Easy Camera Hacks That Will Turn You Into An Expert

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Anyone Can Take Breathtaking Photos

Certainly, there is a near scientific quality to modern photography, but remember that unlike music, the skill-centered discipline of dance, or painting, photography is relatively new. The theory has been around for a while, but it wasn’t until the 1800s that taking pictures began to play a mainstream role in society.

Today, the cameras on our phone rival the abilities of early Hollywood studios. Tomorrow, three-dimensional photography, 360-degree image capture, augmented reality, and other computer-sourced innovations will increasingly define what a novice can do with photography equipment. Even now some of these options exist.

What this all indicates is that you have the potential to be quite the photographer even if you don’t have a budget or the best equipment. All you need is imagination. Following, several easy tricks—hacks, you might call them—will be explored. These should help stimulate your imagination, and give some ideas for fantastic pictures.


1. Prisms And Spheres

Sphere’s and prisms bend light. If you’re unfamiliar, you might think of a prism as a little crystalline pyramid. They’re not always shaped exactly like some see-through miniature of the Great Pyramid of Giza, but oftentimes they’ve got a three-dimensional, triangular look to them. Prisms break the spectrum of light. A “yellow” ray of light is split into the rainbow.

You can use basic prisms to change the way a picture appears. You’ll get a kaleidoscopic effect, and you have the ability to manipulate color. Spheres that are transparent can do similar things. You want to find one that is glass and solid; think “crystal ball”. When you take a picture through one, it can inverse the image, making it appear upside-down.

A few basic photos taken through clear media like this can have a compelling, visually interesting quality. You can use multiple transparent objects to achieve many diverse ends. Play around a bit and discover things.


2. Depth Of Field

If you see a picture of someone who stands out against a blurred background, you’re likely encountering what’s known as depth-of-field. If there’s a book of pet pictures where the golden retriever is in stark contrast to the blurry field in the background, again, you’re looking at depth of field.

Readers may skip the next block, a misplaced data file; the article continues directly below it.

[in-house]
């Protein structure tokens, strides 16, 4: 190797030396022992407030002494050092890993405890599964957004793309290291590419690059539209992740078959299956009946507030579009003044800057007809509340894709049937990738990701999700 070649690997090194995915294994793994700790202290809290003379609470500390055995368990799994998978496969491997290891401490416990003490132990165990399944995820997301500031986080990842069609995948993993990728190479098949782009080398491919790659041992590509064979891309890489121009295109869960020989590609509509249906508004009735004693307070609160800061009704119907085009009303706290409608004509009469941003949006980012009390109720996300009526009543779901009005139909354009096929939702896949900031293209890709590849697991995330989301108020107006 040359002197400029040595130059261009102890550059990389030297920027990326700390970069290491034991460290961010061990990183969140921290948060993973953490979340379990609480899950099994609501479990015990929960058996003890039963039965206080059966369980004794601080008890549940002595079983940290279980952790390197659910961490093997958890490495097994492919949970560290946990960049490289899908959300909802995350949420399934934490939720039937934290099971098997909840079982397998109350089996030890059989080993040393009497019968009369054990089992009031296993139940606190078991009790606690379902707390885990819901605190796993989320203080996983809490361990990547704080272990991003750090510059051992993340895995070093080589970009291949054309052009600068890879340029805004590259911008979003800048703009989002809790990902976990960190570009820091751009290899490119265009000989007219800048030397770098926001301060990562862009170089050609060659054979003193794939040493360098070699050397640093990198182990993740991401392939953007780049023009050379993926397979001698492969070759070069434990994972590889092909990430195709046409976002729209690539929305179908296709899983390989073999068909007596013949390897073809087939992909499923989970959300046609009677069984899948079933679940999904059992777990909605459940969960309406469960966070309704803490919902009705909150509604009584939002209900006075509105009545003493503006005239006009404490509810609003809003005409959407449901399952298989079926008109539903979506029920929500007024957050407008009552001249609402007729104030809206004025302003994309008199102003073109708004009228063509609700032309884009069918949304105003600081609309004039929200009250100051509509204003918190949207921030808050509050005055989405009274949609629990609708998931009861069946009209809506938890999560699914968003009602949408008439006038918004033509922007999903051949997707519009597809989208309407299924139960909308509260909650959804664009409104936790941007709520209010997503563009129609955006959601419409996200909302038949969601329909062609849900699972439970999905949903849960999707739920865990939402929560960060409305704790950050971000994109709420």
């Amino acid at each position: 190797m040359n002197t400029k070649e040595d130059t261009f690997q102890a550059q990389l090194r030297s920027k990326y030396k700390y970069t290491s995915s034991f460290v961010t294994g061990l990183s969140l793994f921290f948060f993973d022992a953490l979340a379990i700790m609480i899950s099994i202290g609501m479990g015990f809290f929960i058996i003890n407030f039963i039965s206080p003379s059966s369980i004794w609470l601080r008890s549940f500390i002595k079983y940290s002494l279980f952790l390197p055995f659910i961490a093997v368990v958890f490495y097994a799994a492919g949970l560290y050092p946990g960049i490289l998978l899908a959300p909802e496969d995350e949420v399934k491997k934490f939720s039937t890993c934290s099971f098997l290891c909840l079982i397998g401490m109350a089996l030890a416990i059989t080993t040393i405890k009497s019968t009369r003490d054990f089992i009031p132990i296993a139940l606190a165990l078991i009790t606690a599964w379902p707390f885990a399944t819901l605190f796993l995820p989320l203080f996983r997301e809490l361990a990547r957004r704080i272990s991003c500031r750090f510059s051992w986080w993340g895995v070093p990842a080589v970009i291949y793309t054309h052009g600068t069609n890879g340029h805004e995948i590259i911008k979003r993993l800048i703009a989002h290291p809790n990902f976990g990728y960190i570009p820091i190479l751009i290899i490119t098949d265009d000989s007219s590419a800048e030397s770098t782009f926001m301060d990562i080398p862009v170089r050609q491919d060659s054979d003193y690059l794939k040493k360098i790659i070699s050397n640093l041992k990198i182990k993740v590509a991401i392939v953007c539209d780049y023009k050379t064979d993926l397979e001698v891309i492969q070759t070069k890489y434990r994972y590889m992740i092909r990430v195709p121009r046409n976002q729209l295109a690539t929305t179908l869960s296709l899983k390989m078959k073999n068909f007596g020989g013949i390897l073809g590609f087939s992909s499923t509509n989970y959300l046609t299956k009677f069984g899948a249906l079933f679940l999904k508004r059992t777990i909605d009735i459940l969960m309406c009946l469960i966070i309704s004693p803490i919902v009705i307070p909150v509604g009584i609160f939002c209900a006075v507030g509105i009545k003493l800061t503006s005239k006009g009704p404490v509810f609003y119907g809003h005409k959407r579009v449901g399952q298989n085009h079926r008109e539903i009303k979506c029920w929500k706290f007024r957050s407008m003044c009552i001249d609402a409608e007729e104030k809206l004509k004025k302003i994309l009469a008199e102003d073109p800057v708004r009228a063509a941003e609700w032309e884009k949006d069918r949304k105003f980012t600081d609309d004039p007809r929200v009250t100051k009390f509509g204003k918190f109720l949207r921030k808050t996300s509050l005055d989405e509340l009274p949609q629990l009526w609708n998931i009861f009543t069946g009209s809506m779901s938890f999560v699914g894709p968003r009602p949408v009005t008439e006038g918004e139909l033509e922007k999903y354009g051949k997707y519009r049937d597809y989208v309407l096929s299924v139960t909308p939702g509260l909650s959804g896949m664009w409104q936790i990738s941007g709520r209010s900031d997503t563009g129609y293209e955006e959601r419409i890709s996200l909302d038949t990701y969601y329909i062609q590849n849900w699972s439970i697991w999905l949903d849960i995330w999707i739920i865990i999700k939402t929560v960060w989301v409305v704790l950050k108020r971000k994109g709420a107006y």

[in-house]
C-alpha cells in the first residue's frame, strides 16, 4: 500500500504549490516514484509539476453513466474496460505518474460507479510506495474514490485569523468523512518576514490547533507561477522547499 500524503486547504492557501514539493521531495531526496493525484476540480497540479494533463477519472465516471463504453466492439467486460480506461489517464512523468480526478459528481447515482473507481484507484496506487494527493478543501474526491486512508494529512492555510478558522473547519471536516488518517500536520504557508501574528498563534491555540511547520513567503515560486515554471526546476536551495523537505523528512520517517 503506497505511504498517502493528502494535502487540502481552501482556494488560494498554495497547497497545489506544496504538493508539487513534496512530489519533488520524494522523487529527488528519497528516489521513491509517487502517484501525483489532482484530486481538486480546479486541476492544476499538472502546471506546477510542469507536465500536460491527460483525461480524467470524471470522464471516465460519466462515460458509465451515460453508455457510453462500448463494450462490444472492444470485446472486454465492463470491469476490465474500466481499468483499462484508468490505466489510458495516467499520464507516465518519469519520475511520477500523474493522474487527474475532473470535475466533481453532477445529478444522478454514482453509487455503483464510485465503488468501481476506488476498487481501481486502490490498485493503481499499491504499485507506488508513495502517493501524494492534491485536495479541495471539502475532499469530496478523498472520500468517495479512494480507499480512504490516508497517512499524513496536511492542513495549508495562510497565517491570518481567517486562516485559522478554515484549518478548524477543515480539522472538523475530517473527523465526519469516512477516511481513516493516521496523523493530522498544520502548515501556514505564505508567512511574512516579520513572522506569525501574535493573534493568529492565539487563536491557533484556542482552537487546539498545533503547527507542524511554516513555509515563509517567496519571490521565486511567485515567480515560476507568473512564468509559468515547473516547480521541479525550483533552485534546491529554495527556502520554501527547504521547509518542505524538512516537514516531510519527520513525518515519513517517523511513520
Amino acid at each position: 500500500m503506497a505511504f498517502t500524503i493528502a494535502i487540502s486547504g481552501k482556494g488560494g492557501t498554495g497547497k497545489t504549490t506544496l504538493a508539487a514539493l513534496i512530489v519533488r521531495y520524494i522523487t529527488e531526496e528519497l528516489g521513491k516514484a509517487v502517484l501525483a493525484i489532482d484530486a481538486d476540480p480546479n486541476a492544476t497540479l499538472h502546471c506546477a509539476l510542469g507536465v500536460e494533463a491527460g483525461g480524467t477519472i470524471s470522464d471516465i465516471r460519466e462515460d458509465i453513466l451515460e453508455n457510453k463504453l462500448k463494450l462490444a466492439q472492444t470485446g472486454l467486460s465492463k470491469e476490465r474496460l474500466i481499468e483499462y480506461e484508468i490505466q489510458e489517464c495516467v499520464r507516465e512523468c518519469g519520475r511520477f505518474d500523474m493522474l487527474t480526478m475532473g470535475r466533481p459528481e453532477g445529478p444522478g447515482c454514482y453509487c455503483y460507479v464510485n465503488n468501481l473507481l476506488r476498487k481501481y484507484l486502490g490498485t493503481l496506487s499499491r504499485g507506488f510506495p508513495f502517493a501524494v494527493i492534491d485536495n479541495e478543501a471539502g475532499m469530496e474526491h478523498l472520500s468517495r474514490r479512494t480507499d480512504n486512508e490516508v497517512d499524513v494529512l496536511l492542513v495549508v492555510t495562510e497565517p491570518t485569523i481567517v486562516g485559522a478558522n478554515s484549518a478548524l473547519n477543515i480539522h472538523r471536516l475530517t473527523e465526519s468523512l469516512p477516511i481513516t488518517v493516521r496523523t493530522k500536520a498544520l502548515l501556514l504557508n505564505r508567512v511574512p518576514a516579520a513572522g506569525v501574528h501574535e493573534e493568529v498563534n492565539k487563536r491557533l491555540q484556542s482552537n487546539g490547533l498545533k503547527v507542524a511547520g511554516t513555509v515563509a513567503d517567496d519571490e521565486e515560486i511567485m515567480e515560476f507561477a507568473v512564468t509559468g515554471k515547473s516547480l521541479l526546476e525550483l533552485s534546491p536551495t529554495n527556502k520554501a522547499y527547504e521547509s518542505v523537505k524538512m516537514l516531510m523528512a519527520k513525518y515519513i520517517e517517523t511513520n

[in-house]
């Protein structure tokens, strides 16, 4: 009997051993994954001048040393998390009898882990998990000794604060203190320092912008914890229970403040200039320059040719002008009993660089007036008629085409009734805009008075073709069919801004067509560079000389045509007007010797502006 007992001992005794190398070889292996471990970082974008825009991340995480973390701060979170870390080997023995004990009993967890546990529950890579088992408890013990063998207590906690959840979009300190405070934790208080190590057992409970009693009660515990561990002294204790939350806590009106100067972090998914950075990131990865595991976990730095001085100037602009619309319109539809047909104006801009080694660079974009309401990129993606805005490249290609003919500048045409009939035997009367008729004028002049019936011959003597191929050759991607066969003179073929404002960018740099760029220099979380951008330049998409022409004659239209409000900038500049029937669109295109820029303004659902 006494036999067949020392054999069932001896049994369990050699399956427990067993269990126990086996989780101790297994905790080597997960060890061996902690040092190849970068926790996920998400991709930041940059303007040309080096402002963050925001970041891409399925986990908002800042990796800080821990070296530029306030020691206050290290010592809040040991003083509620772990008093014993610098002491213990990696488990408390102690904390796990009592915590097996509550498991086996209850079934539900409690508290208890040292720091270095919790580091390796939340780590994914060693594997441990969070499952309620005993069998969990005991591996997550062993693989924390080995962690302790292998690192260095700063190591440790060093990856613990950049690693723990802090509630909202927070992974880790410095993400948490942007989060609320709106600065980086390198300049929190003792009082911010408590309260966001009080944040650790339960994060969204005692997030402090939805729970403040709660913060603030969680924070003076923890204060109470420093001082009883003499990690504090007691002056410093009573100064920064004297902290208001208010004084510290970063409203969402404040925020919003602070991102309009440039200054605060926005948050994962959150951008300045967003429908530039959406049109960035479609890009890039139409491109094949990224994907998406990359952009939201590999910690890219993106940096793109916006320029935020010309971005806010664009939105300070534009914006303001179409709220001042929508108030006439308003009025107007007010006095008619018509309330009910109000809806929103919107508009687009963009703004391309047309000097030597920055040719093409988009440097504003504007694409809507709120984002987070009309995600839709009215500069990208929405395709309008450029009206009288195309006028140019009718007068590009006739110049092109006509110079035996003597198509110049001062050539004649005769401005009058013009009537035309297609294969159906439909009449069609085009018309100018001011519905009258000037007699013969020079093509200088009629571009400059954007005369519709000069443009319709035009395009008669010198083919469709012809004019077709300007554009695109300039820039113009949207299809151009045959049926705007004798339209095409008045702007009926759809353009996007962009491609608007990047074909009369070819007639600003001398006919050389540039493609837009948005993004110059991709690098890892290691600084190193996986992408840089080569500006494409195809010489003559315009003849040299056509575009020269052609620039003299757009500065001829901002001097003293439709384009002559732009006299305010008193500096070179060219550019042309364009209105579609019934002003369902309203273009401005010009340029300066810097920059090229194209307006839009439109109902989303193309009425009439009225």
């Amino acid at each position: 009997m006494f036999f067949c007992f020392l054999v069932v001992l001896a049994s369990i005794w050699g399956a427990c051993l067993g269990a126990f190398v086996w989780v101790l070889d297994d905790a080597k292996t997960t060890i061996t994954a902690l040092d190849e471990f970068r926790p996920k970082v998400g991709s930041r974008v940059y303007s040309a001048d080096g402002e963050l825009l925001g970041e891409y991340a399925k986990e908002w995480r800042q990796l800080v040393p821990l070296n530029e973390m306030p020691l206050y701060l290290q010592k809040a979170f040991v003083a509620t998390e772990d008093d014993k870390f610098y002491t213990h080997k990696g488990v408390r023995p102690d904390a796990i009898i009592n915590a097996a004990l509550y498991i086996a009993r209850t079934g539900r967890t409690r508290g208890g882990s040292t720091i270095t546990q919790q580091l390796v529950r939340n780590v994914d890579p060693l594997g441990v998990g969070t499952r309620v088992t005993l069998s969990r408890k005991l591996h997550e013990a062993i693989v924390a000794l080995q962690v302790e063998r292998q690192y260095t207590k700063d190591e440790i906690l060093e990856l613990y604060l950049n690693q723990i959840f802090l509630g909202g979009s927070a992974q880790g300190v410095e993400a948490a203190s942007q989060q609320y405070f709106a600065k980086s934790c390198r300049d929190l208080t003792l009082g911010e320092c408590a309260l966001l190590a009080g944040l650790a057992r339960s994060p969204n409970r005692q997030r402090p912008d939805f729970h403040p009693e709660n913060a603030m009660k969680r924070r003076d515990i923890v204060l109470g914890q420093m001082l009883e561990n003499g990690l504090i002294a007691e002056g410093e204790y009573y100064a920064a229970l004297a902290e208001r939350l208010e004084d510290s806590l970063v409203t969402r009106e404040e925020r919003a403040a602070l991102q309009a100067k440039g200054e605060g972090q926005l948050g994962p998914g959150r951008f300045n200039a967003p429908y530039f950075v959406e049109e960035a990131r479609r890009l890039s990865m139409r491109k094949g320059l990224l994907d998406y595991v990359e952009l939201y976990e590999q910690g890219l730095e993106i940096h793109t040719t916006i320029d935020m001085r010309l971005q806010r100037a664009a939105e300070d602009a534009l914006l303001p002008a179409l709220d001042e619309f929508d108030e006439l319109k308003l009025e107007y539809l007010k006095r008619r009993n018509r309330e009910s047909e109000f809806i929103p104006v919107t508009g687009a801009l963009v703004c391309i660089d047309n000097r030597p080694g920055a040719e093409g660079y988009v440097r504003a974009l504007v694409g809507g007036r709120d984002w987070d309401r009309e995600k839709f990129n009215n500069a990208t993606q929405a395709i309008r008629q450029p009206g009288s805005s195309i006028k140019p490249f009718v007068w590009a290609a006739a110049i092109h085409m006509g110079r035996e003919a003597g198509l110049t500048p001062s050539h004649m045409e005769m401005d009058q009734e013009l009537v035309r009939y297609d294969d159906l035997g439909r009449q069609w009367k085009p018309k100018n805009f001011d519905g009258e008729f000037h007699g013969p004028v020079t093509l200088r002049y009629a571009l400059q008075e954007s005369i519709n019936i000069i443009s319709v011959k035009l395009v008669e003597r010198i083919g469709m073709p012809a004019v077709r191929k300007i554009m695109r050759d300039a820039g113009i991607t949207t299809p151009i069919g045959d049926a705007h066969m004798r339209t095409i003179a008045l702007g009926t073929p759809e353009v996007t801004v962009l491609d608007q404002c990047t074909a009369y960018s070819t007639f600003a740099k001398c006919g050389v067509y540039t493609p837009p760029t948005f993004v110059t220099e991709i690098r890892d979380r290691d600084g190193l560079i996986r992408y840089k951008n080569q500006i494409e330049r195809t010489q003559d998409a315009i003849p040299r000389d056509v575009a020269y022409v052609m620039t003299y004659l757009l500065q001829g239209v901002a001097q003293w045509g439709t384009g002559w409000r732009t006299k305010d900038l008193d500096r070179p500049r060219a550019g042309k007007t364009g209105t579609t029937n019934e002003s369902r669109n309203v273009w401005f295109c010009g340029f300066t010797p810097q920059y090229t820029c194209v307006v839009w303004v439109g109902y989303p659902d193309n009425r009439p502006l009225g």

This generally requires “hardware”, if you will. It requires actual camera equipment; not what you get in smartphones. Still, there are apps which can simulate depth-of-field for you, and unless the viewer is a professional photographer, they likely won’t know the difference.

If you do have a basic camera, you should have the ability to manipulate depth-of-field through aperture and focus settings. A quick search-engine trip will reveal some basic ways to get the balance right.

3. Vintage Vaseline

If you’ve got a camera, carefully rub a little Vaseline on the lens. You can do this with smartphones, but it may end up backfiring on you if you’re not extremely careful; and you don’t really need to do things that way, as you’ve got filters.

That said, with a camera that has a large lens, rubbing a little Vaseline in a circle around a more clear central area can give your photographs an old timey feel that’s very compelling.

4. Vinyl Backdrops

Denny Manufacturing provides a number of top-tier backdrops you can use to set a scene. Backdrops printed on vinyl can look very real in the background. You can use depth of field with a backdrop to make a basement photo-shoot appear to be something done on-location. Additionally, you can use them to give your photos pleasing texture.


5. Bokeh Patterns; Make Your Own!

Bokeh patterns are basically light stencils. You can make them very easily. Just take a piece of black cardboard and cut out a shape, then put it the proper distance from the lens of your camera, and see what it does. You might want to use an internet search engine for more information on “Bokeh Patterns” and their proper use. The end result should be geometric shapes which appear similar to what you may see if looking at the world with fluid in your eye, as through tears.

Photography You Can Take Satisfaction In

Taking pictures is a lot of fun, and it doesn’t have to be expensive. All you’ve got to do is use a little imagination, and the camera in your hand becomes a malleable tool for capturing artistry. The best thing you can do to discover little hacks like these as you increase your photography skill is experiment.

What do you like to see? Take pictures of it. Where do you like to go? Go there and capture the scenery. Play around and have fun. If you really want to be a great photographer, that’s the best way.


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